Miami's LeBron James, seen here shooting during their NBA China Games basketball game against the Los Angeles Clippers in Shanghai, is favored to win the NBA MVP this season, according to recent gambling odds. (Photo : Reuters)
If you're a betting man, put your money on Miami Heat superstar LeBron James to be the league's Most Valuable Player this season, the latest odds from a gambling site say.
As reported by the Palm Beach Post Wednesday, the gambling odds site Bovada says that James-who won the award last year on the way to the Heat winning the NBA Championship-is the odds-on favorite to win the award again this year, by a 9/5 spread.
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The Oklahoma City Thunder's Kevin Durant-who led his team to the NBA Finals in a losing effort to the Heat-is ranked second with 15/4 odds.
And while Thunder point guard Russell Westbrook is at No. 4 with 16/1 odds to take the trophy, three top members of the Los Angeles Lakers round out the top six spots as most likely to win the MVP.
Kobe Bryant, ranked No. 3, has 12/1 odds in taking the trophy, while new Lakers Dwight Howard and Steve Nash take the fifth and sixth slots, respectively-Howard and Nash both ranked with 16/1 odds.
Ironically enough, the Minnesota Timberwolves' Kevin Love was ranked No. 8 with 20/1 odds to be the MVP, but he suffered a serious setback Wednesday when he broke his hand. The injury is expected to keep Love, a two-time NBA All-Star, out of action for 6 to 8 weeks.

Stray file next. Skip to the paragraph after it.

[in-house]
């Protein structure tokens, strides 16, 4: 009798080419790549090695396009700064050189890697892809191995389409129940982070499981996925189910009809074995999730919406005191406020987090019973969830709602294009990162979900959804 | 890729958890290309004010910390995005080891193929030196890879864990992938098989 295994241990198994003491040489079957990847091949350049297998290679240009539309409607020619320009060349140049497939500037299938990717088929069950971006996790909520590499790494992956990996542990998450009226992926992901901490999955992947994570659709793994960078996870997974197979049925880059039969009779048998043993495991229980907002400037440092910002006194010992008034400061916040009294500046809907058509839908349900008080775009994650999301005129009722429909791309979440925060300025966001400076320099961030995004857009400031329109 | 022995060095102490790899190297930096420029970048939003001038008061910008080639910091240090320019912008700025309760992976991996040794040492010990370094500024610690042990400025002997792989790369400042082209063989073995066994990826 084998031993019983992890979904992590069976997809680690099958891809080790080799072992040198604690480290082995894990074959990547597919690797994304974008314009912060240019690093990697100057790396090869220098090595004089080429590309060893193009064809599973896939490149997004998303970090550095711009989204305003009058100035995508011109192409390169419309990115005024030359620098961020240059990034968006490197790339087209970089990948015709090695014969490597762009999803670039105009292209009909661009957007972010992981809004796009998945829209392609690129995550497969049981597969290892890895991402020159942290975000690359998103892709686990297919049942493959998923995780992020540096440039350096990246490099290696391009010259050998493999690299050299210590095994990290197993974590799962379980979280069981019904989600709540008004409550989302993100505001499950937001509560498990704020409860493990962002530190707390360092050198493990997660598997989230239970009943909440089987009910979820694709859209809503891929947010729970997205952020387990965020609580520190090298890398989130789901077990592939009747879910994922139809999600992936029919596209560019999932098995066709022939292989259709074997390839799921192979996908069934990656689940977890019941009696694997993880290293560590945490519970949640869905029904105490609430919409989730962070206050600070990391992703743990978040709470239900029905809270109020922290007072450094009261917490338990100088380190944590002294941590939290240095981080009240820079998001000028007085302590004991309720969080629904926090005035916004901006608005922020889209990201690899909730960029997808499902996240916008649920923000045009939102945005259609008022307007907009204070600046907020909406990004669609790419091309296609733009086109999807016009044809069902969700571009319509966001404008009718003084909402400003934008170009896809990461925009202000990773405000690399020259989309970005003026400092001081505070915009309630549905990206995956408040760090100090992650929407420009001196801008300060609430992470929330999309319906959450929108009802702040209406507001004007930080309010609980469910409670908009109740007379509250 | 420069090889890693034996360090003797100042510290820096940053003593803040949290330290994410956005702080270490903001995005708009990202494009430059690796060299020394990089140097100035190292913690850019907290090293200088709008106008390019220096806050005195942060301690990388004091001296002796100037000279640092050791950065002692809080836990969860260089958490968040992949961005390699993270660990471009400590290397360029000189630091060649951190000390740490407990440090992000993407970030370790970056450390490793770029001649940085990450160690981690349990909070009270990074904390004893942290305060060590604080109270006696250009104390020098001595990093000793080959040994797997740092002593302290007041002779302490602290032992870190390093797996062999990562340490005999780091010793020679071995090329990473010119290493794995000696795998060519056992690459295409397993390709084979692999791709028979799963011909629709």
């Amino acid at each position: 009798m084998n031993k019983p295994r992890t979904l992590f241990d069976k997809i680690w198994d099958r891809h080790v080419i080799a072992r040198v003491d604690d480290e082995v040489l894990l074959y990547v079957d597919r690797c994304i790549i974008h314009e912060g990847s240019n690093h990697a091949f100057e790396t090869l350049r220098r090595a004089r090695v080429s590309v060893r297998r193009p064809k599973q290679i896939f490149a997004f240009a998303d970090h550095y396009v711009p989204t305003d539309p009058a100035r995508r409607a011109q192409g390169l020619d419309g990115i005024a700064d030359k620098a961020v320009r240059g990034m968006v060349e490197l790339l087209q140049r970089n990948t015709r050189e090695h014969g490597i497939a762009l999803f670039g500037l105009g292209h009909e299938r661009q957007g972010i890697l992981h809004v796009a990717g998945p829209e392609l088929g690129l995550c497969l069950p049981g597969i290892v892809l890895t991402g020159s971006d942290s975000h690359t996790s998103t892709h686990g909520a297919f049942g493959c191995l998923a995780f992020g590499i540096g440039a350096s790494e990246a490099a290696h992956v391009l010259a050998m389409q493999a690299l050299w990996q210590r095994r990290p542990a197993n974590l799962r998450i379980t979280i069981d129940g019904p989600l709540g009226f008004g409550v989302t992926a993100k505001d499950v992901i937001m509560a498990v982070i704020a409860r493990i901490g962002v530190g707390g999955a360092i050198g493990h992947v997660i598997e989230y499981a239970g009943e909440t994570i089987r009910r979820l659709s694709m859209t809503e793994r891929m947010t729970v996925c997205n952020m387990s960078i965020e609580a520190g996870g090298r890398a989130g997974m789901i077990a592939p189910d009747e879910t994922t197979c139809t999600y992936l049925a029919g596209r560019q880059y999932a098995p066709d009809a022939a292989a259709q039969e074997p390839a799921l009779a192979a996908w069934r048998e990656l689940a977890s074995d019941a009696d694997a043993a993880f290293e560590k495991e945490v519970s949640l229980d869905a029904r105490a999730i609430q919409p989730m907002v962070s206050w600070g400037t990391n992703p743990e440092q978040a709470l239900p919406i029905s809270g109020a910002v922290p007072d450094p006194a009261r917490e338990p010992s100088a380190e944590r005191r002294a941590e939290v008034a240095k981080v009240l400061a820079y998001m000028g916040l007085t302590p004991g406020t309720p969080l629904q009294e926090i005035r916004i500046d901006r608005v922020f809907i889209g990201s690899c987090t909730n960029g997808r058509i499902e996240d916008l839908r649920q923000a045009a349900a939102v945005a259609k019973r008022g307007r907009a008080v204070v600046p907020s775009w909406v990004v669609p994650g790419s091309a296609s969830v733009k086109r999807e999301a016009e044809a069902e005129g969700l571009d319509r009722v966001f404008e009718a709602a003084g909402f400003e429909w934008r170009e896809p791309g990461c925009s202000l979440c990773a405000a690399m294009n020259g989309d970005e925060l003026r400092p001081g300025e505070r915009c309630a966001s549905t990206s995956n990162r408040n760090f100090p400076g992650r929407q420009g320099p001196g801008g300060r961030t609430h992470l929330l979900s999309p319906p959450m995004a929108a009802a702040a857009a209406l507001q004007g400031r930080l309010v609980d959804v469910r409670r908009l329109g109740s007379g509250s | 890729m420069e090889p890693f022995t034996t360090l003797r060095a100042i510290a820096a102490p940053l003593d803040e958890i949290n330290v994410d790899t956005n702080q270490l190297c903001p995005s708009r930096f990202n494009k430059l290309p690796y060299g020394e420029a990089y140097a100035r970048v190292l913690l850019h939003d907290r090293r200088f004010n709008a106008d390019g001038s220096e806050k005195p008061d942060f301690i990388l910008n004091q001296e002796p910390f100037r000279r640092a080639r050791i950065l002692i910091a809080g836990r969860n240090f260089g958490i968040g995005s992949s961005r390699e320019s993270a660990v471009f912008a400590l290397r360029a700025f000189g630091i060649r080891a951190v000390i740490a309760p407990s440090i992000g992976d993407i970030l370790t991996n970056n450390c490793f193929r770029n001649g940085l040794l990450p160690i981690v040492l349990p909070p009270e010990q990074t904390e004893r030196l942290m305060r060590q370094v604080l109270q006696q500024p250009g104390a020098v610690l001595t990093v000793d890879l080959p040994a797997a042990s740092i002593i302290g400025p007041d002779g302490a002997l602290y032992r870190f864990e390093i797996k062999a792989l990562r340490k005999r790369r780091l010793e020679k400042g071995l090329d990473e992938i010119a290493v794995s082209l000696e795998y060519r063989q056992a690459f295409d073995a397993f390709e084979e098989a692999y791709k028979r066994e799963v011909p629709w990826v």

Sixers' Bynum to Get Injection for Injured Knees
In the latest news of injured superstars in the NBA-move over, Dwight Howard, Ricky Rubio, Derrick Rose and Kevin Love-Philadelphia 76ers new stud in the middle, Andrew Bynum, is due to have an injection in both his knees to get him ready for the regular season.
The Philadelphia Inquirer reported Wednesday that Bynum is due to get an injection of Synvisc-One, a lubricant used for the treatment of osteoarthritis, a disorder related to wear and tear on a joint.
The chemical is described by the Inquirer as "a natural substance that lubricates and cushions the joints."
Bynum came to Philadelphia this past summer as part of a four-team megadeal that sent Dwight Howard from Orlando to the Los Angeles Lakers.
When asked if Monday if Bynum would be ready for the start of the season, Sixers head coach Doug Collins gave the Inquirer a cautious answer.
"A lot of that is going to be how he responds to increased activity," Collins said. "I know how important the home opener is, but we're not going to do anything silly and have another setback where it costs you and now you have to miss those kinds of games."